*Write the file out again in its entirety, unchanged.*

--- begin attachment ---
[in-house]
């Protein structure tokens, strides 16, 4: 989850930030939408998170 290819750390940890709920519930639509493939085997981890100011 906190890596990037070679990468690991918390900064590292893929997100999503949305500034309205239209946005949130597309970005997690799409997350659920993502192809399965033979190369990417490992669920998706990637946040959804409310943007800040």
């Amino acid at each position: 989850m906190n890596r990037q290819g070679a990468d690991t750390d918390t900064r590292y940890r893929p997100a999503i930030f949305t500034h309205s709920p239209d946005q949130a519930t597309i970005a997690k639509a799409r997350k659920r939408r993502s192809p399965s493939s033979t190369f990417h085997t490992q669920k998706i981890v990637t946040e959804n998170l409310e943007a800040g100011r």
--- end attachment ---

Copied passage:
[in-house]
């Protein structure tokens, strides 16, 4: 989850930030939408998170 290819750390940890709920519930639509493939085997981890100011 906190890596990037070679990468690991918390900064590292893929997100999503949305500034309205239209946005949130597309970005997690799409997350659920993502192809399965033979190369990417490992669920998706990637946040959804409310943007800040």
């Amino acid at each position: 989850m906190n890596r990037q290819g070679a990468d690991t750390d918390t900064r590292y940890r893929p997100a999503i930030f949305t500034h309205s709920p239209d946005q949130a519930t597309i970005a997690k639509a799409r997350k659920r939408r993502s192809p399965s493939s033979t190369f990417h085997t490992q669920k998706i981890v990637t946040e959804n998170l409310e943007a800040g100011r």